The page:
Jorge Rivera may be closing in on 40, but he’s game to do hour-long runs up Albuquerque’s Sandia Peak if he has to. And when he was working out with Tim Kennedy over the last couple of weeks -- in choking 100-plus degree desert heat -- turns out he had to.
Rivera just spent 11 days in New Mexico prepping for Alessio Sakara with Greg Jackson and his team. He trained with the Jackson collective in the mornings, but left it up to Kennedy to occupy his afternoons. That, he says, was a particularly dumb and masochistic thing to do.
“I was basically doing everything that Tim Kennedy did,” he told ESPN.com. “Let me tell you, I’ve worked out with a lot of people, and I have yet to see anything quite like that man. I am being dead-honest when I tell you that. He is an animal of a different breed. It’s unbelievable.
“I’ve done a lot of work with a lot of guys, and I’ve never done anything quite as intense as what he does. He’s not one of these guys who’s ‘rah-rah’ while you’re doing it -- he’s right there beside you doing the workout, motivating you with his own work. He really pushed me.”
Rivera is mixing things up a bit for his UFC 133 fight with Sakara on Aug. 6, alternating camps between New Mexico and his usual digs in Massachusetts. It’s the third time he and Sakara have signed on to fight one another, and this time it looks like the fight is actually going to take place (yet with the way the UFC 133 card has gone, you never know). As far as hype goes, this one couldn’t be any different from the lead-up to his last fight with Michael Bisping at UFC 127, when Rivera was busy turning the Brit’s pupils black with derisive videos beforehand.
This time it’s a quiet focus towards the Italian brawler Sakara, and, after more than a dozen years in this racket, Rivera’s cool with “quiet” too.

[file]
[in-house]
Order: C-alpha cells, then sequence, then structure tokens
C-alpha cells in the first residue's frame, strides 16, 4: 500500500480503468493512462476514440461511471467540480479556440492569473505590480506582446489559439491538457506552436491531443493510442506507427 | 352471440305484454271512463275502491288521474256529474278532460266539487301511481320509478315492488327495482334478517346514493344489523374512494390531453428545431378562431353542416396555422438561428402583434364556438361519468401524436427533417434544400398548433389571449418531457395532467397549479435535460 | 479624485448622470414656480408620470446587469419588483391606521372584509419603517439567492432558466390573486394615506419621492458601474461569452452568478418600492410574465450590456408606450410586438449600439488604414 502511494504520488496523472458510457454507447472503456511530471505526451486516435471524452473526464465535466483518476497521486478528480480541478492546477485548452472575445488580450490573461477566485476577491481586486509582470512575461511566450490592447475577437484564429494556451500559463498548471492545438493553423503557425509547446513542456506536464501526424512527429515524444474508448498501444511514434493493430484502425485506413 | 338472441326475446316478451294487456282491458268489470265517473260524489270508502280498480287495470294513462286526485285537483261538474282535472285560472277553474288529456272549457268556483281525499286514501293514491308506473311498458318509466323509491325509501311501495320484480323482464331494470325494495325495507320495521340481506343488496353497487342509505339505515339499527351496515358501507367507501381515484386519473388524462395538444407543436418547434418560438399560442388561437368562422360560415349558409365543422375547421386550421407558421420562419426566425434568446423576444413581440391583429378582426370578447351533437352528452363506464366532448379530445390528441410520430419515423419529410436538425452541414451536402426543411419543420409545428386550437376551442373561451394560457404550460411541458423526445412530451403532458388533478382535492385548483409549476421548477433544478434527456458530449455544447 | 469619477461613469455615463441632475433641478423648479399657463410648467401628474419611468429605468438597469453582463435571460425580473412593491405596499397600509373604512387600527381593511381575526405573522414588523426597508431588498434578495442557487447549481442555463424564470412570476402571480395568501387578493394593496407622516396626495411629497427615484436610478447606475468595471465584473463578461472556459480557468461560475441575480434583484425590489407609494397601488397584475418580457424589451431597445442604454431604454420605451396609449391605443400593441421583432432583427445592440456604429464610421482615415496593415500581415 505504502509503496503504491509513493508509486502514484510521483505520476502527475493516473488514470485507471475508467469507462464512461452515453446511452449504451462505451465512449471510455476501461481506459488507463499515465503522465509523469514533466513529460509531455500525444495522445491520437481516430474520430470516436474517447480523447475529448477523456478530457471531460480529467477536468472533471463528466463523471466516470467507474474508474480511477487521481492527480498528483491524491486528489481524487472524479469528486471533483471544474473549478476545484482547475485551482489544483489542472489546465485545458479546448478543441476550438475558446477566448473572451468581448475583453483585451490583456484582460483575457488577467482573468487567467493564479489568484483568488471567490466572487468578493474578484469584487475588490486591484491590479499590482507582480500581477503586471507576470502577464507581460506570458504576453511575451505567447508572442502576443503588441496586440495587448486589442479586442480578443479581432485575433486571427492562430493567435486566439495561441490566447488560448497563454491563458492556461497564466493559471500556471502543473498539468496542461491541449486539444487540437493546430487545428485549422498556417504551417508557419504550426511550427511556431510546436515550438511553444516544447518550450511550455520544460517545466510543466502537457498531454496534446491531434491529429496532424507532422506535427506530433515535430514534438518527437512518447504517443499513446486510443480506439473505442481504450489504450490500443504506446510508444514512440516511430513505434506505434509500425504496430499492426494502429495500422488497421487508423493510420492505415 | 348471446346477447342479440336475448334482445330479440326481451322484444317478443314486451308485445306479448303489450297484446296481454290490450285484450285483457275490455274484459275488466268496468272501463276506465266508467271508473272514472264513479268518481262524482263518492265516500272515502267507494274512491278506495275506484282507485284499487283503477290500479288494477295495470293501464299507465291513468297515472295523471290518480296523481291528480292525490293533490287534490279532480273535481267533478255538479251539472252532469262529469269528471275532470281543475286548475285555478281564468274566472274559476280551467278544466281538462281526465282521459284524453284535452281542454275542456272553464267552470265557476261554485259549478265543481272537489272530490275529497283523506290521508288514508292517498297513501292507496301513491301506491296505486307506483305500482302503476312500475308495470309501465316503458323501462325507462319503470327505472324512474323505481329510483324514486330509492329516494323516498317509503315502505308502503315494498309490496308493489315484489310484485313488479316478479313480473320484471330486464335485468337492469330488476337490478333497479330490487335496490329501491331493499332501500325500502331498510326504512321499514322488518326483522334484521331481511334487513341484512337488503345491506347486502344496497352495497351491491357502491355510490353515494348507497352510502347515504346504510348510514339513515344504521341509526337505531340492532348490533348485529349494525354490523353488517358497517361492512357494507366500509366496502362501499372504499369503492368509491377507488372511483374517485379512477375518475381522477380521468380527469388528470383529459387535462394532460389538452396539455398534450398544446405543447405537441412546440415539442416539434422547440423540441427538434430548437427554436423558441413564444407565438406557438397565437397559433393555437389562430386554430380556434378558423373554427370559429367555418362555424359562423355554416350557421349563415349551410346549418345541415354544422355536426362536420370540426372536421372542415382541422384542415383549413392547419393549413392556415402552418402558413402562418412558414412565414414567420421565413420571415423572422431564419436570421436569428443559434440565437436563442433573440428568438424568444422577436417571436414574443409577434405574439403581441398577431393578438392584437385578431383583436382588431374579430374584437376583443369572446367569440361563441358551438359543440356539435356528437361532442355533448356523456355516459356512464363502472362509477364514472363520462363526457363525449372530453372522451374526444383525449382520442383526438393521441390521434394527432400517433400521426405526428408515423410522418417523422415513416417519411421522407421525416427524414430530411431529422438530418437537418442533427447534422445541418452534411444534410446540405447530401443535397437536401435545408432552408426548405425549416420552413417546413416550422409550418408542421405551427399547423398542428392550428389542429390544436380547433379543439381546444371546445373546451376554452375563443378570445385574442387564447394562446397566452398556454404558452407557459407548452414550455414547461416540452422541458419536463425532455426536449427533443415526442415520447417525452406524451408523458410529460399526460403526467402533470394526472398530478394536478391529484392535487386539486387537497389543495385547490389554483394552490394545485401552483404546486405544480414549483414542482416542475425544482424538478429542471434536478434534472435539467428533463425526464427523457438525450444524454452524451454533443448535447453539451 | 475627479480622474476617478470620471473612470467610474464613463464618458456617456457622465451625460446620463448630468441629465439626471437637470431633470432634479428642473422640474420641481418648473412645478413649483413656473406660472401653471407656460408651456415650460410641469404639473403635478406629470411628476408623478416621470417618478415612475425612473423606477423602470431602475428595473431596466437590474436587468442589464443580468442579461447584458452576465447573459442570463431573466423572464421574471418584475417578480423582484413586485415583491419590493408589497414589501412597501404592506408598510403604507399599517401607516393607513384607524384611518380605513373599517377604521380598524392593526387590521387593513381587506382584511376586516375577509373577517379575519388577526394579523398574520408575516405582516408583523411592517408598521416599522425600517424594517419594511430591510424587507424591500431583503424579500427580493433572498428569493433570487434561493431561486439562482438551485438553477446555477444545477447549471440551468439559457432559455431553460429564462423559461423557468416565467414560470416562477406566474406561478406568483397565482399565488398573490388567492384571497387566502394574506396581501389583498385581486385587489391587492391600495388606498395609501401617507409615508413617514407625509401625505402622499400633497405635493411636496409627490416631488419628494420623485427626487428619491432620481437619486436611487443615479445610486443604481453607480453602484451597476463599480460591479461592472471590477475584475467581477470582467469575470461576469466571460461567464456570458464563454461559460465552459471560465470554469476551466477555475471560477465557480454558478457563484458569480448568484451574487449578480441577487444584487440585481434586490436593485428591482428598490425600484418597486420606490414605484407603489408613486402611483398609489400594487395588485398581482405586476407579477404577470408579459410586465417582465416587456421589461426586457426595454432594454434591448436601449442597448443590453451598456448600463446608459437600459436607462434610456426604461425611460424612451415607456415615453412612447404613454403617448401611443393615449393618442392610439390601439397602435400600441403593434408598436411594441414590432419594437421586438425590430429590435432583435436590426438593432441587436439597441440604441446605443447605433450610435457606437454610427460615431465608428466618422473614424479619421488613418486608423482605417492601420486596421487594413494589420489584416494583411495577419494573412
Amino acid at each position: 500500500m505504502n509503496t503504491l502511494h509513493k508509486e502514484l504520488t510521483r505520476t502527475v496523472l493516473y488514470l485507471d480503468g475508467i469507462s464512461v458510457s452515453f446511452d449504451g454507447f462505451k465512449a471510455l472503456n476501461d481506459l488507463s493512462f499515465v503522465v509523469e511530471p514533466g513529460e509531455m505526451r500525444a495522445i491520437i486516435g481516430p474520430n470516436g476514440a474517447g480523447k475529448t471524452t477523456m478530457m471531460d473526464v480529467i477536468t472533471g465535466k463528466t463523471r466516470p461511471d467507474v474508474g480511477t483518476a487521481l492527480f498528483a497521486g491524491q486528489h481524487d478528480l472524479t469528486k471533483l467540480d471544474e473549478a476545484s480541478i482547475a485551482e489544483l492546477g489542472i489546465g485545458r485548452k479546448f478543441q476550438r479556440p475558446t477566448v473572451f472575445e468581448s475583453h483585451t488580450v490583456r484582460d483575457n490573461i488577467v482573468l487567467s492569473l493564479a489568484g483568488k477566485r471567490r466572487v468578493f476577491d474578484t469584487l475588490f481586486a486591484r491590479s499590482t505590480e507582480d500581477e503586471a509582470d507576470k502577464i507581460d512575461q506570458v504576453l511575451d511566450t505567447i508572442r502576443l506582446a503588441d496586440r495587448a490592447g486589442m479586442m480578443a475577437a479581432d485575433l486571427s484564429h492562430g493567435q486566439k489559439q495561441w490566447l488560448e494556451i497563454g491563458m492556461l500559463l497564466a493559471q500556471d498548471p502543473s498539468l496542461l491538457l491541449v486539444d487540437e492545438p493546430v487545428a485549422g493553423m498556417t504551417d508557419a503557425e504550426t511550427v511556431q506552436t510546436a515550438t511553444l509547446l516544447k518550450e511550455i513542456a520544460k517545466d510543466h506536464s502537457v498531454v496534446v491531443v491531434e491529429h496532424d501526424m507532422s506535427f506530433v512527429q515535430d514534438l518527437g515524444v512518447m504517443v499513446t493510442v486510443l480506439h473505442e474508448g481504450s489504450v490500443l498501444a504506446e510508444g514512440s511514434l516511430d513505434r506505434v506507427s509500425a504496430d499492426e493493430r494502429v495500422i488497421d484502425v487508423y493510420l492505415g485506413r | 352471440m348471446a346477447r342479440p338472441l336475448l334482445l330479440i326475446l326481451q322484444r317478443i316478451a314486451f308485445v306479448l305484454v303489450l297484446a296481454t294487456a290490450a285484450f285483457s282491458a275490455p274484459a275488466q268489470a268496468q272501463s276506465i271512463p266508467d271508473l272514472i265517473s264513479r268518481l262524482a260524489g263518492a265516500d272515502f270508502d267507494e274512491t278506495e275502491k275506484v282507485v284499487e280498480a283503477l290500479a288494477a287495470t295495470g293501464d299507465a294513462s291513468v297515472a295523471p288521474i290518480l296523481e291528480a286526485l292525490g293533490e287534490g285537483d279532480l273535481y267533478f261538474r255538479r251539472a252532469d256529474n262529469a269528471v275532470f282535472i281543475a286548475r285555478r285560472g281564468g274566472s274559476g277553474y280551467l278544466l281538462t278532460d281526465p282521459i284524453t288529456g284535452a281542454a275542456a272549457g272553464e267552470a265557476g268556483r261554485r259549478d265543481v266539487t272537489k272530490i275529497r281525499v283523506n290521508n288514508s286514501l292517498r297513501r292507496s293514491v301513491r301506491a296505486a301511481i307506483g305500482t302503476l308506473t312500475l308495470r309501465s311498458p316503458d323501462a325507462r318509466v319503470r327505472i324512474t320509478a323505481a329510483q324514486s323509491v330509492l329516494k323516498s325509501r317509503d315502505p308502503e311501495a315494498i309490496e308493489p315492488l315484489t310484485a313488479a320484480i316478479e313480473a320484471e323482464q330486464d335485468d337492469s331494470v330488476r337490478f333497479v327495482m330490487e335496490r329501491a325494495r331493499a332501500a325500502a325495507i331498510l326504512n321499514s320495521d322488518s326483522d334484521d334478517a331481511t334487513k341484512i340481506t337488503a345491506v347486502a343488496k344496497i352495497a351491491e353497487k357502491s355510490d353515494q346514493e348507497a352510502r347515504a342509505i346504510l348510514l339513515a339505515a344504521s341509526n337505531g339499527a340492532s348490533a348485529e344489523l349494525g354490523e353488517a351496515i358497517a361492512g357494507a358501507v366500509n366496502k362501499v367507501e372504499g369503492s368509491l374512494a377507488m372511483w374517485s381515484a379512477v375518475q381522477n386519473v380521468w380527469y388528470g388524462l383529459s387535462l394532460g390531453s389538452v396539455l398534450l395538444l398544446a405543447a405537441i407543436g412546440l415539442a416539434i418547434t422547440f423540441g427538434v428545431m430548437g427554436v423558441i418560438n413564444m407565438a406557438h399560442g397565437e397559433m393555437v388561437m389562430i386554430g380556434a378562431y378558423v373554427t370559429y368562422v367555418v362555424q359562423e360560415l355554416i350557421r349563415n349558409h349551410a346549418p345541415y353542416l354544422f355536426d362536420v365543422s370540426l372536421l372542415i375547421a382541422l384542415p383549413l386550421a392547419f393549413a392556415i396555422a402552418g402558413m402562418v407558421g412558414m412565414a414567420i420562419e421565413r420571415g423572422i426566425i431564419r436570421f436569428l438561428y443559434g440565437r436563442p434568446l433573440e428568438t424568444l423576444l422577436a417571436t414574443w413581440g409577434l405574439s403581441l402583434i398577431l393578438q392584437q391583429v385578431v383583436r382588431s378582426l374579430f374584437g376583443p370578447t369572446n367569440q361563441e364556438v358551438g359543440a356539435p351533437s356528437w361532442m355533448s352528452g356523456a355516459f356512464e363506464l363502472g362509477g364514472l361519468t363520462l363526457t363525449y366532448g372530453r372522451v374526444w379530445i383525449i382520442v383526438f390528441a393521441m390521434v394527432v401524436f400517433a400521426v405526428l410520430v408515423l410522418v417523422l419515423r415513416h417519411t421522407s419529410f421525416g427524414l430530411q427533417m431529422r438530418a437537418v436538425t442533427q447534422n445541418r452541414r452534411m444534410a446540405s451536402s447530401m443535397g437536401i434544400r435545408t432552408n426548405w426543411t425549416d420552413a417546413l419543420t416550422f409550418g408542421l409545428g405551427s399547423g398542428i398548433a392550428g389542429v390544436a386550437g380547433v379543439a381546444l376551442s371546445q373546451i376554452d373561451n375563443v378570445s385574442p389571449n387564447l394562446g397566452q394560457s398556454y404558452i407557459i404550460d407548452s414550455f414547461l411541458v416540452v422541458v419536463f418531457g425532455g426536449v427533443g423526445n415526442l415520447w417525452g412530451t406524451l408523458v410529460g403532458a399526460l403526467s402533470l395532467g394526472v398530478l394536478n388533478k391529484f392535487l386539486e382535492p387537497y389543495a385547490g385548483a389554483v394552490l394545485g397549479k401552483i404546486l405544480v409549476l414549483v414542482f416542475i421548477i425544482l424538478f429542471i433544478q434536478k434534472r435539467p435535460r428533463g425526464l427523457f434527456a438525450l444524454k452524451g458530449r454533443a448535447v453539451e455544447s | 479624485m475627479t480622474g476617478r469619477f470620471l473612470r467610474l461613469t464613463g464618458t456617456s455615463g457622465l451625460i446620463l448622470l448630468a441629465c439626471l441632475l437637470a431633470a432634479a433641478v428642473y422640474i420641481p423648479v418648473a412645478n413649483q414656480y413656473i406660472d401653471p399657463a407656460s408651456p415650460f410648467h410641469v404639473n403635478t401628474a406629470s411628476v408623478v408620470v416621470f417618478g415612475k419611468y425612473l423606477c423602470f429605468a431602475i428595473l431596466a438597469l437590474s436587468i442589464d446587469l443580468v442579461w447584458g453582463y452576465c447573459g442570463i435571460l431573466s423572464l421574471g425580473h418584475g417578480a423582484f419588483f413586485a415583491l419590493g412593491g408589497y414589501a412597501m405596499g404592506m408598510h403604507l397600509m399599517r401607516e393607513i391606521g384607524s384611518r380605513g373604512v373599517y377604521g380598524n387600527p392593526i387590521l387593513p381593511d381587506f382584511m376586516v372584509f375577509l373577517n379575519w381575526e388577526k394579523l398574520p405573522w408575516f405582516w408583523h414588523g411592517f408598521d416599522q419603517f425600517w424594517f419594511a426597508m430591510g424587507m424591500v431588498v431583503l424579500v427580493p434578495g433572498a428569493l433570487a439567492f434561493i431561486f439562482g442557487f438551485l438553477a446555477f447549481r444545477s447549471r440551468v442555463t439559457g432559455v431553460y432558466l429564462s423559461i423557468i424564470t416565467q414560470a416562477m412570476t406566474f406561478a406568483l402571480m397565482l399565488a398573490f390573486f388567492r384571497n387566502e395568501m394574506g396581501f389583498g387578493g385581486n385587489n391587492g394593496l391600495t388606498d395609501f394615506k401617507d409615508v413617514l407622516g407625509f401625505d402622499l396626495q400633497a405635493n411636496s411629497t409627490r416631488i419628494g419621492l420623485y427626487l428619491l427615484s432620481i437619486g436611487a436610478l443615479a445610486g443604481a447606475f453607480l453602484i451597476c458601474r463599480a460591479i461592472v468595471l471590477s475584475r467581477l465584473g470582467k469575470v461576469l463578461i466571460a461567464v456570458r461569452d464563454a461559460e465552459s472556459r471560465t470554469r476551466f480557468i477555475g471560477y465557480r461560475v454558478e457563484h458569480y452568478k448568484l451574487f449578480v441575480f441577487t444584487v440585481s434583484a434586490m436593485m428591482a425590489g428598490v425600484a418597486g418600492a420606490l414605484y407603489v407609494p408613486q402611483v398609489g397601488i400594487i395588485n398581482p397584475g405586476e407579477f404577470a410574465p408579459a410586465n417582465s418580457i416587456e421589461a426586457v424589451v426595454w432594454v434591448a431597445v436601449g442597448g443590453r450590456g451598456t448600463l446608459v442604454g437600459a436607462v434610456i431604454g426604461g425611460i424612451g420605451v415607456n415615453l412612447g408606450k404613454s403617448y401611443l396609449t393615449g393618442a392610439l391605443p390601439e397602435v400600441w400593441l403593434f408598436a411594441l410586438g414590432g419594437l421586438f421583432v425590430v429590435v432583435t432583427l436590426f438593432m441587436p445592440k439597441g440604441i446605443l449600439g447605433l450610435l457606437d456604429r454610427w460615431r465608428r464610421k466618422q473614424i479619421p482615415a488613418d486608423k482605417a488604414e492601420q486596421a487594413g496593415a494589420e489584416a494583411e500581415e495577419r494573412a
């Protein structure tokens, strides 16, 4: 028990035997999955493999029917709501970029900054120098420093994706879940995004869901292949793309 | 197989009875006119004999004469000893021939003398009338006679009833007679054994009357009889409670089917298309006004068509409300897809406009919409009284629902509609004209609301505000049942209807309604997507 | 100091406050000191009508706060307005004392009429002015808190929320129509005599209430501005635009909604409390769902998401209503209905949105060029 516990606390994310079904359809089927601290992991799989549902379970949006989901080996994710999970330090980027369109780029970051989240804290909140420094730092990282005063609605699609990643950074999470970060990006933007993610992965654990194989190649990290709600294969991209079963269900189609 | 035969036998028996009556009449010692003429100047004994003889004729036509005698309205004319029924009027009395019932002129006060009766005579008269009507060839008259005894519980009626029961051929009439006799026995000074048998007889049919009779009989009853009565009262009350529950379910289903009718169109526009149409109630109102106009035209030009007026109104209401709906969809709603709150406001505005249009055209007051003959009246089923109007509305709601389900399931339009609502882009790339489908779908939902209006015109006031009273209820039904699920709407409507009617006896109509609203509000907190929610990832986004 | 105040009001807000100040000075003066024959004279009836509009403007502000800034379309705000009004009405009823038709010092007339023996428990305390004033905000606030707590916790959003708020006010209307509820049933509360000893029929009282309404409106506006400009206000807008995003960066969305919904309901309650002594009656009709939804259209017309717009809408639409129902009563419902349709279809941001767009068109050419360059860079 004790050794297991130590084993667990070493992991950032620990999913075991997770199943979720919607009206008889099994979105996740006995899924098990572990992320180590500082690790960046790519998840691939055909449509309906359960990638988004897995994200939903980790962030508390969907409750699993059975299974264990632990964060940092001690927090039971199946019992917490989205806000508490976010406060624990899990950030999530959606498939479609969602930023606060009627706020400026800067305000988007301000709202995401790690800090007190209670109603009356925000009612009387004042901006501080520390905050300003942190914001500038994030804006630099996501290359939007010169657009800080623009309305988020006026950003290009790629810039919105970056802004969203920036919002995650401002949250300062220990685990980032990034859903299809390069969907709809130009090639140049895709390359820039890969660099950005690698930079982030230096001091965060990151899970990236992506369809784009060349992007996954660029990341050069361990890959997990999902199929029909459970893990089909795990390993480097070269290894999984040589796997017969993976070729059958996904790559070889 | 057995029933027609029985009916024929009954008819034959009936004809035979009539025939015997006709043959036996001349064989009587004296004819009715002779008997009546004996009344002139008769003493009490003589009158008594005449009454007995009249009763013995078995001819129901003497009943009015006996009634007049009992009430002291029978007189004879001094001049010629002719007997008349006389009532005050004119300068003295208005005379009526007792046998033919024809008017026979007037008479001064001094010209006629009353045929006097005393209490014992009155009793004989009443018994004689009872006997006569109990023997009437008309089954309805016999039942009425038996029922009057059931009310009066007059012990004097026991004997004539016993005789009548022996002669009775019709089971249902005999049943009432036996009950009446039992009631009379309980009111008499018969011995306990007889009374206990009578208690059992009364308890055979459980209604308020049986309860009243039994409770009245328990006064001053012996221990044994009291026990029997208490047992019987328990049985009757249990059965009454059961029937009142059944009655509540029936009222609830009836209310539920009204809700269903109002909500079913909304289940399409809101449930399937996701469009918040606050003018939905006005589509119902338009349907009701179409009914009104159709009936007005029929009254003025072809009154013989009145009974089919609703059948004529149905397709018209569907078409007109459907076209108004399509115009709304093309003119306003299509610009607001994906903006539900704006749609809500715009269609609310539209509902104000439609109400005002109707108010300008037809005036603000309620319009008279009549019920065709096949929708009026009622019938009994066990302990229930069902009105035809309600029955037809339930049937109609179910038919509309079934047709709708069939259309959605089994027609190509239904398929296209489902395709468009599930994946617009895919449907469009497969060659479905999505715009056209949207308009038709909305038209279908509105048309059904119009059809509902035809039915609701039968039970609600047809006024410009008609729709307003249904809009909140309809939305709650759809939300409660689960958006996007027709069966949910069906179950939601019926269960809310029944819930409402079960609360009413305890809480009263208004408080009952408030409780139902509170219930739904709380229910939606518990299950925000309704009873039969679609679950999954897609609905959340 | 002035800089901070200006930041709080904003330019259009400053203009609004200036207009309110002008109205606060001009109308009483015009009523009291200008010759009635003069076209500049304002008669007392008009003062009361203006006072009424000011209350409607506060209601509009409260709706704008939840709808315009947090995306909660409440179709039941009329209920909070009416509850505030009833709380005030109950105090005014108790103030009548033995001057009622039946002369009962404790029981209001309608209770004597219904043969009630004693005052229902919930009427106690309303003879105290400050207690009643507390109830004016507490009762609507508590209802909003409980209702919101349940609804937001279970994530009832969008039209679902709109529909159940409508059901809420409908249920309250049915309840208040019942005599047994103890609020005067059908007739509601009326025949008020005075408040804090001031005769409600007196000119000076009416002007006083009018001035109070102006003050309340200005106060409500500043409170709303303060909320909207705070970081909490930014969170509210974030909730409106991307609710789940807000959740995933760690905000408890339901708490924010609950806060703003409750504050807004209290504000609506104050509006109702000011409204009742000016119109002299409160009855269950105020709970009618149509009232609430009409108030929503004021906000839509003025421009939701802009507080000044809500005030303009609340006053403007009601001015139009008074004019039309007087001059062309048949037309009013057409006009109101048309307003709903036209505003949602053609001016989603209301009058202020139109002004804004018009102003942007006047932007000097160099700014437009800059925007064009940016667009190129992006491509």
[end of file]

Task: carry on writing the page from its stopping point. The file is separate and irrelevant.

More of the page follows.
“Man, I enjoy it all,” he says. “I enjoyed the last fight -- if I said I didn’t I’d be lying. I enjoyed making the videos, the good and the bad, all of it. That’s life. I don’t sit there and dwell on the negatives. I had a lot of fun getting underneath his skin, and watching him go nuts over silly things. Not only that, but [Bisping] set himself up to be tortured by anybody else who’s going to be fighting him in the future. I had fun knowing that too.
“I realize we’re in the business of entertainment, and people were entertained. More people wanted to see that fight due to those videos than anything else. They brought more attention to the fight.”
The Bisping fight ended bitterly for Rivera, who took an illegal knee while still down that signaled the beginning of the end in a TKO loss. He says he wants to fight a couple of times before returning to that piece of “unfinished business,” but right now he’s going about preparing for a fight with Sakara in which he feels the outcome is all but certain. Somebody -- and Rivera concedes it might be him -- is going to require smelling salts by night’s end.
“Yeah, I just don’t see it going any other way,” he says. “It’s what the fans want. If a submission could happen, I’d take it. But that’s not how I see it going. I see one of us getting knocked out.”